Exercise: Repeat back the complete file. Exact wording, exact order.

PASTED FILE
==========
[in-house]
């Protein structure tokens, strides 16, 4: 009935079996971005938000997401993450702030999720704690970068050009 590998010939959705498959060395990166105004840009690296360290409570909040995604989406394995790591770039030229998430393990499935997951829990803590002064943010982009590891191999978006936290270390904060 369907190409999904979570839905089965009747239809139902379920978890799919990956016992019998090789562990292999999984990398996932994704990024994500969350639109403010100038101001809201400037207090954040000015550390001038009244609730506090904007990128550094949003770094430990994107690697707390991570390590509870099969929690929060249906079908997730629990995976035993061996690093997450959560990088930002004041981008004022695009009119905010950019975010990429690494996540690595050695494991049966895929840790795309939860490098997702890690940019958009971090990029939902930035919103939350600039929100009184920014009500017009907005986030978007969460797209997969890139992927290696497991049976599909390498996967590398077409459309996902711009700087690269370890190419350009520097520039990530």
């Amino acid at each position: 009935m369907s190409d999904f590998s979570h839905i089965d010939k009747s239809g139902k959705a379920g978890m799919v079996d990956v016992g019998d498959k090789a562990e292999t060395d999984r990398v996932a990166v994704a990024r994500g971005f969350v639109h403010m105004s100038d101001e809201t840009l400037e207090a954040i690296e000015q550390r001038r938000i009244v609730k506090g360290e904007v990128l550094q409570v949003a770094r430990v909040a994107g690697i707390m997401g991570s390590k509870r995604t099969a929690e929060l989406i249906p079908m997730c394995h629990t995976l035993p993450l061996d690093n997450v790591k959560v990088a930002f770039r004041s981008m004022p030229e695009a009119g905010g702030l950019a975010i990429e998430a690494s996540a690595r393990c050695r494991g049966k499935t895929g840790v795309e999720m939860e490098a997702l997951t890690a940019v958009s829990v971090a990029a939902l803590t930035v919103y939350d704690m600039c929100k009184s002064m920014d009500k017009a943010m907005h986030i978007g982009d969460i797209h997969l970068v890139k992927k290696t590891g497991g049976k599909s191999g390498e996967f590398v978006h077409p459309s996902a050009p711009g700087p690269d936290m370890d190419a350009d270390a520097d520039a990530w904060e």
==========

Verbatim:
[in-house]
């Protein structure tokens, strides 16, 4: 009935079996971005938000997401993450702030999720704690970068050009 590998010939959705498959060395990166105004840009690296360290409570909040995604989406394995790591770039030229998430393990499935997951829990803590002064943010982009590891191999978006936290270390904060 369907190409999904979570839905089965009747239809139902379920978890799919990956016992019998090789562990292999999984990398996932994704990024994500969350639109403010100038101001809201400037207090954040000015550390001038009244609730506090904007990128550094949003770094430990994107690697707390991570390590509870099969929690929060249906079908997730629990995976035993061996690093997450959560990088930002004041981008004022695009009119905010950019975010990429690494996540690595050695494991049966895929840790795309939860490098997702890690940019958009971090990029939902930035919103939350600039929100009184920014009500017009907005986030978007969460797209997969890139992927290696497991049976599909390498996967590398077409459309996902711009700087690269370890190419350009520097520039990530």
């Amino acid at each position: 009935m369907s190409d999904f590998s979570h839905i089965d010939k009747s239809g139902k959705a379920g978890m799919v079996d990956v016992g019998d498959k090789a562990e292999t060395d999984r990398v996932a990166v994704a990024r994500g971005f969350v639109h403010m105004s100038d101001e809201t840009l400037e207090a954040i690296e000015q550390r001038r938000i009244v609730k506090g360290e904007v990128l550094q409570v949003a770094r430990v909040a994107g690697i707390m997401g991570s390590k509870r995604t099969a929690e929060l989406i249906p079908m997730c394995h629990t995976l035993p993450l061996d690093n997450v790591k959560v990088a930002f770039r004041s981008m004022p030229e695009a009119g905010g702030l950019a975010i990429e998430a690494s996540a690595r393990c050695r494991g049966k499935t895929g840790v795309e999720m939860e490098a997702l997951t890690a940019v958009s829990v971090a990029a939902l803590t930035v919103y939350d704690m600039c929100k009184s002064m920014d009500k017009a943010m907005h986030i978007g982009d969460i797209h997969l970068v890139k992927k290696t590891g497991g049976k599909s191999g390498e996967f590398v978006h077409p459309s996902a050009p711009g700087p690269d936290m370890d190419a350009d270390a520097d520039a990530w904060e």